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ABSTRACT: There is a need for genetic markers or biomarkers that can predict resistance towards a wide range of infectious diseases, especially within a health environment typical of commercial farms. Such markers also need to be heritable under these conditions and ideally correlate with commercial performance traits. In this study, we estimated the heritabilities of a wide range of immune traits, as potential biomarkers, and measured their relationship with performance within both specific pathogen-free (SPF) and non-SPF environments. Immune traits were measured in 674 SPF pigs and 606 non-SPF pigs, which were subsets of the populations for which we had performance measurements (average daily gain), viz. 1549 SPF pigs and 1093 non-SPF pigs. Immune traits measured included total and differential white blood cell counts, peripheral blood mononuclear leucocyte (PBML) subsets (CD4+ cells, total CD8alpha+ cells, classical CD8alphabeta+ cells, CD11R1+ cells (CD8alpha+ and CD8alpha-), B cells, monocytes and CD16+ cells) and acute phase proteins (alpha-1 acid glycoprotein (AGP), haptoglobin, C-reactive protein (CRP) and transthyretin). Nearly all traits tested were heritable regardless of health status, although the heritability estimate for average daily gain was lower under non-SPF conditions. There were also negative genetic correlations between performance and the following immune traits: CD11R1+ cells, monocytes and the acute phase protein AGP. The strength of the association between performance and AGP was not affected by health status. However, negative genetic correlations were only apparent between performance and monocytes under SPF conditions and between performance and CD11R1+ cells under non-SPF conditions. Although we cannot infer causality in these relationships, these results suggest a role for using some immune traits, particularly CD11R1+ cells or AGP concentrations, as predictors of pig performance under the lower health status conditions associated with commercial farms.Genetics Selection Evolution 01/2009; 41:54. · 3.49 Impact Factor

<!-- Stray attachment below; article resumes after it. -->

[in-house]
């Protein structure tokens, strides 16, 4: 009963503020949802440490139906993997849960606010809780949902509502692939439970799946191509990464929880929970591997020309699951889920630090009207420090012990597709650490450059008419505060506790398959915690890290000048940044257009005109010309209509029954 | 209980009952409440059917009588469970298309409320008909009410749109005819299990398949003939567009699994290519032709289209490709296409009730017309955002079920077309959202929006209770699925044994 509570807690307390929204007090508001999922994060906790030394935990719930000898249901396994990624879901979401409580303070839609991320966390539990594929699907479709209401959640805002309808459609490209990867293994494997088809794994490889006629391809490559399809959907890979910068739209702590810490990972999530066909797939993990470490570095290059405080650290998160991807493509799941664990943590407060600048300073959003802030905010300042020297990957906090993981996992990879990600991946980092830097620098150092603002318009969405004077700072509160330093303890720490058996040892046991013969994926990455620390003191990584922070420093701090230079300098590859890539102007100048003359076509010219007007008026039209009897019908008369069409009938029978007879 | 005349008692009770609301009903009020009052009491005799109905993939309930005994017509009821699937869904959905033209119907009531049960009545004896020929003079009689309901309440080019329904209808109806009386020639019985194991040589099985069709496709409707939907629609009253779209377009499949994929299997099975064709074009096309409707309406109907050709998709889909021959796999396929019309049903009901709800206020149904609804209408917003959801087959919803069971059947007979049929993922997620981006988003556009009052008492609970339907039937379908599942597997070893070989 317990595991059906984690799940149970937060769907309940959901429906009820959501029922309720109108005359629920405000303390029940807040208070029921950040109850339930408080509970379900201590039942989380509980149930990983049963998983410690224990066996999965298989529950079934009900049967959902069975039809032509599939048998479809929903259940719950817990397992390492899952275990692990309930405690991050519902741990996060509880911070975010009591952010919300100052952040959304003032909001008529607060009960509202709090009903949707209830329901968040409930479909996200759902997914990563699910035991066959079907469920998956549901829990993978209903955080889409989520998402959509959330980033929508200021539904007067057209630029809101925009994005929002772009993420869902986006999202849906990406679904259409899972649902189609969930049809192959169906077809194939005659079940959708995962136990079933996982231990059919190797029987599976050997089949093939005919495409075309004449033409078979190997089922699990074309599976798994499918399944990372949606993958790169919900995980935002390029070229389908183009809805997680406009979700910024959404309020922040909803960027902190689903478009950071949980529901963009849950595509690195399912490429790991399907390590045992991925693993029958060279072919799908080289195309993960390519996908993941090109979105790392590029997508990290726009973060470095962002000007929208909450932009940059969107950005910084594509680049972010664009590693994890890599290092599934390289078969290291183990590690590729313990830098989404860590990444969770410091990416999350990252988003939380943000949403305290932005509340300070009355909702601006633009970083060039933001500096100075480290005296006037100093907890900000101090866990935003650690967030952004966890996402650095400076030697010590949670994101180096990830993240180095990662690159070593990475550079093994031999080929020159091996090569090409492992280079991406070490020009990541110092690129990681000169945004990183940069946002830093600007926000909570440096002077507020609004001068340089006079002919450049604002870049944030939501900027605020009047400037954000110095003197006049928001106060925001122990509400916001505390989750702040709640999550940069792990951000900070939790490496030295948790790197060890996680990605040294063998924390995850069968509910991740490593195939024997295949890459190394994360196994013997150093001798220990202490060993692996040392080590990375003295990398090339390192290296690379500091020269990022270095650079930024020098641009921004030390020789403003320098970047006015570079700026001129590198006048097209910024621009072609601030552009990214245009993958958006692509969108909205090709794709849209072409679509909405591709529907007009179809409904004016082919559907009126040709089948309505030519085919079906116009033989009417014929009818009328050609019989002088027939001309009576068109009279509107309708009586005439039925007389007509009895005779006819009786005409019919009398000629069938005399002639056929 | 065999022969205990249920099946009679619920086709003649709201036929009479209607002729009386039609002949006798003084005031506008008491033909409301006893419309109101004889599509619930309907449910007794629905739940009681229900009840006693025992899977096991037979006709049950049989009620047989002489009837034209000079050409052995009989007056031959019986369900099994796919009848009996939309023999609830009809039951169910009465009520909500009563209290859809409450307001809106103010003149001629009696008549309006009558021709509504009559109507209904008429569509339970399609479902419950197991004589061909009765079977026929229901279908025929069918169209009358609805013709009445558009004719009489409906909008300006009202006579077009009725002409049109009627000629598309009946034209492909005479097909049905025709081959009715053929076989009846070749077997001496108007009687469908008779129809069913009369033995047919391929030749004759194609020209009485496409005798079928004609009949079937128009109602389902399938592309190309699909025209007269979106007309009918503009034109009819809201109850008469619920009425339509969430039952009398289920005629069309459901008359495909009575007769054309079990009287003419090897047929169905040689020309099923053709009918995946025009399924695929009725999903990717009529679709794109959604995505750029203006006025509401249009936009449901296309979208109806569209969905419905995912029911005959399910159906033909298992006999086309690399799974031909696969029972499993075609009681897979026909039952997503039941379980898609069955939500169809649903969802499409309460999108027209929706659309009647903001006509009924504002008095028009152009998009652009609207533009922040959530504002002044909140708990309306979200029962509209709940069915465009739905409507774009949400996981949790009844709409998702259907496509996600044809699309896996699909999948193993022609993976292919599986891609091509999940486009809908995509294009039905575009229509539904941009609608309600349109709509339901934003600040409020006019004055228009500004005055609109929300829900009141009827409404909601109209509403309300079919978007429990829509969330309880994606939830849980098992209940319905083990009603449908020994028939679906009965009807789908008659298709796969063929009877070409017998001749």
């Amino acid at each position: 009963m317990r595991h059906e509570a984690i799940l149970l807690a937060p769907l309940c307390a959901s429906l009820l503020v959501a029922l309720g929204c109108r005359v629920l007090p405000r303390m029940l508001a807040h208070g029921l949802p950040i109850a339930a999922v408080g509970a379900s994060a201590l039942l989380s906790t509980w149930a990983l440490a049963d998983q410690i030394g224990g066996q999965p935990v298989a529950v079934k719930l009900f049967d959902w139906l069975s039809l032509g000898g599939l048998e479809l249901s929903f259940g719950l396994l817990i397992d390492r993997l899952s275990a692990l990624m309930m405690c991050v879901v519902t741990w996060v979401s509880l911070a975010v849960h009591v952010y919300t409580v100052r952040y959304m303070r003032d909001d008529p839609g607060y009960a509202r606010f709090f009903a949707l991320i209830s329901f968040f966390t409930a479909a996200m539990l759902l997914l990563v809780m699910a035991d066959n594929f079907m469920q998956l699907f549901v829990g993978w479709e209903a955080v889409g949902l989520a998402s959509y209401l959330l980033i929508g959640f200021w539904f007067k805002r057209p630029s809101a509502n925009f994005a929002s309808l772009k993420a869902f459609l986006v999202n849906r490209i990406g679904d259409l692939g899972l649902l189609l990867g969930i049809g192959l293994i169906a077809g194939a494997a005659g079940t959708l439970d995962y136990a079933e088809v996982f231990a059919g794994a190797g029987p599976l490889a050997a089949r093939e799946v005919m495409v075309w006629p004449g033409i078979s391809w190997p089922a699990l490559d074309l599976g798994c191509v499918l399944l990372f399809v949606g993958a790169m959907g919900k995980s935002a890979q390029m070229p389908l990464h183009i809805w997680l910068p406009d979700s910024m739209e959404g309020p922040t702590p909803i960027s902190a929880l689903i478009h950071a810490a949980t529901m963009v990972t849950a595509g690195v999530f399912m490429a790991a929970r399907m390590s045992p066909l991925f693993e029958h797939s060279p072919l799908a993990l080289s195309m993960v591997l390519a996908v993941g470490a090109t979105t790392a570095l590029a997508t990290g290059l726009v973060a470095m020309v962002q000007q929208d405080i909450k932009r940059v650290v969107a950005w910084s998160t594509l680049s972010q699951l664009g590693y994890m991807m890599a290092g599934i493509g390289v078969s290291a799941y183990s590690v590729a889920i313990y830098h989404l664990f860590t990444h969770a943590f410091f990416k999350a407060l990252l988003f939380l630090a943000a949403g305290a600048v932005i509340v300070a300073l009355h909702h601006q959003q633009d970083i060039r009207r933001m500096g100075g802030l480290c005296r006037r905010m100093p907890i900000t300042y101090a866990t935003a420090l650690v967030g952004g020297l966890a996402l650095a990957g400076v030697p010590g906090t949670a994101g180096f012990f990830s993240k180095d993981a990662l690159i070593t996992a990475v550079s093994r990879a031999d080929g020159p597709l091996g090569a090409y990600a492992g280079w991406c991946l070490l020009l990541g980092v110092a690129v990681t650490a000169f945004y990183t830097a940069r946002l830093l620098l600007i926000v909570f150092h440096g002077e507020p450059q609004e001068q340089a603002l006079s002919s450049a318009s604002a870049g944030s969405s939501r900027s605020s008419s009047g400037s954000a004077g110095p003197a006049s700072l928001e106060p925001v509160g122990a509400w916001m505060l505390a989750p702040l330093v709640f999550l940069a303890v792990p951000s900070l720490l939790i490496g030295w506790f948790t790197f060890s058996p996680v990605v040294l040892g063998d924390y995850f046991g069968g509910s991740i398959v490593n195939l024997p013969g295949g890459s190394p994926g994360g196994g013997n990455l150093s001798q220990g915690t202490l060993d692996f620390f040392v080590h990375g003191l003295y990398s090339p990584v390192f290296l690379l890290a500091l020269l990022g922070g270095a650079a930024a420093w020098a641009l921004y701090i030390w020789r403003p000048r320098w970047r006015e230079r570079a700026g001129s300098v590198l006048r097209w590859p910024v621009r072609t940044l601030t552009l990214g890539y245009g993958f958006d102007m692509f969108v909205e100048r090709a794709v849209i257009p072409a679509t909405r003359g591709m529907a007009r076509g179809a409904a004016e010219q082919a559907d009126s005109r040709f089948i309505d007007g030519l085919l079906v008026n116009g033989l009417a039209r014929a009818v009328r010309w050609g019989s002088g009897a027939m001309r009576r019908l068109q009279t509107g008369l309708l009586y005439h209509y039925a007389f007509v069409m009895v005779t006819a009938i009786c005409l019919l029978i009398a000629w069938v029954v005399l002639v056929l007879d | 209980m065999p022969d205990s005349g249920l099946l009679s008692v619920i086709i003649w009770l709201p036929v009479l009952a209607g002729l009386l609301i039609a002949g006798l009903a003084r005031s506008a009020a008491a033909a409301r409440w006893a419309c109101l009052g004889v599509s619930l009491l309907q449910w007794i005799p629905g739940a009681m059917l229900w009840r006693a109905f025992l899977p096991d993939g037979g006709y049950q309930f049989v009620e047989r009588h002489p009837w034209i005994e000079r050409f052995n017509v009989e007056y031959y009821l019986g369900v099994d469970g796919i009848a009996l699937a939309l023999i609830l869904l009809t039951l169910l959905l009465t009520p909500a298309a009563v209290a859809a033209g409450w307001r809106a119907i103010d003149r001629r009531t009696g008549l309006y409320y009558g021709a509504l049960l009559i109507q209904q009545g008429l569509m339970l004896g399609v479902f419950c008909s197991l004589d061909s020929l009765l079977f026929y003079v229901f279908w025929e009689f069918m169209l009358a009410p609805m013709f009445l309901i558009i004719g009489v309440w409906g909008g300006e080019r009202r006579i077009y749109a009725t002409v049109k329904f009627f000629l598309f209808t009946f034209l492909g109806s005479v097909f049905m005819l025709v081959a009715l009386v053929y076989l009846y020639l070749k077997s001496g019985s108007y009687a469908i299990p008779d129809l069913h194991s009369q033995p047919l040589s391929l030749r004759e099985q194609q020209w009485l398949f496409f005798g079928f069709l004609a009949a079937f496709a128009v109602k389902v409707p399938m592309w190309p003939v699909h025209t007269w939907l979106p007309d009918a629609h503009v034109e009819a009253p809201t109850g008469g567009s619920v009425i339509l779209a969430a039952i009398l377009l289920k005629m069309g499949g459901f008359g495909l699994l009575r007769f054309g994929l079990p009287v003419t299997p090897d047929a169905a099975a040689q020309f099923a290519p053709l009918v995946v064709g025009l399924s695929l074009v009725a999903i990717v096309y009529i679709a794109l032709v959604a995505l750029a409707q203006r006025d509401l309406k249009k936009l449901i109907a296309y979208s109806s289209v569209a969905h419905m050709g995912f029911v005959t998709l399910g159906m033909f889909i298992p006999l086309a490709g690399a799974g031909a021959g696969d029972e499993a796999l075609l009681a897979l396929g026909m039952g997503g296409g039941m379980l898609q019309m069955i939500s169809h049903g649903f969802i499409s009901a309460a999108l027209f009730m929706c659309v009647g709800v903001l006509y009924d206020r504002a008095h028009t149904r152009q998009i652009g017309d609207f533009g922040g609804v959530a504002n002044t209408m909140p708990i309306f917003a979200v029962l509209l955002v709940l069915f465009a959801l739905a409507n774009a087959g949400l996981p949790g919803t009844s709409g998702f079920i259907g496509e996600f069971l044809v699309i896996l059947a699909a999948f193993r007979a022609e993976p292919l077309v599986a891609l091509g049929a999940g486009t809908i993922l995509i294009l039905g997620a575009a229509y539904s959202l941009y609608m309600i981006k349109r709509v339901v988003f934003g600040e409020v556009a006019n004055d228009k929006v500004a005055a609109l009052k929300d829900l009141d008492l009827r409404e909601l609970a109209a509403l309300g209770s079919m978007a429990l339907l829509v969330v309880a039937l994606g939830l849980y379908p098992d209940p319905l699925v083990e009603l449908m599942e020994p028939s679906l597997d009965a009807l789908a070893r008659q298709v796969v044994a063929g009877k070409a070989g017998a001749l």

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ABSTRACT: Indicator traits used to select pigs for increased resistance to infection or improved health must be heritable and, preferably, be associated with improved performance. We estimated the heritability of a range of immune traits and their genetic and phenotypic correlations with growth performance. We measured immune traits on 589 pigs and performance on 1941 pigs from six farms, three of which were classified as 'high health status' (i.e. specific pathogen-free) and three were of lower health status. All pigs were apparently healthy. Immune traits were total white blood cells (WBC), and peripheral blood mononuclear leucocyte (PBML) subsets positive for CD4, CD8α, gamma delta (γδ) T cell receptor, CD11R1 (natural killer cell marker), B cell and monocyte markers at the start and the end of standard growth performance tests. At both time points, all immune traits were moderately to highly heritable except for CD8α+ cells. At end of test, heritability estimates (h2) (±s.e.) were 0.18 (±0.11) for total WBC count. For PBML subset proportions, the heritabilities were 0.52 (±0.14) for γδ TCR+ cells, 0.62 (±0.14) for CD4+ cells, 0.44 (±0.14) for CD11R1+ cells, 0.58 (±0.14) for B cells and 0.59 (±0.14) for monocytes. Farm health status affected the heritabilities for WBC, being substantially higher on lower health status farms, but did not have consistent effects on heritabilities for the PBML subsets. There were significant negative genetic correlations between numbers and proportions of various PBML subsets and performance, at both start and end of test. In particular, the proportion of PBML cells that were CD11R1+ cells, at end of test, was strongly correlated with daily gain (rg = -0.72; P < 0.01). There were also weaker but significant negative phenotypic correlations between PBML subsets measured at end of test and performance, for γδ+ T cells, CD8α+, CD11R1+ cells, B cells or monocytes. Phenotypic correlations with daily gain were generally lower at the start of test than at the end of test. These results show that most of the major pig PBML subsets are heritable, and that systemic levels of several of these PBML subsets are genetically negatively correlated with performance. This approach provides a basis for using immune trait markers when selecting boars that can produce higher-performing progeny.animal 11/2008; 2(11):1575-84. · 1.65 Impact Factor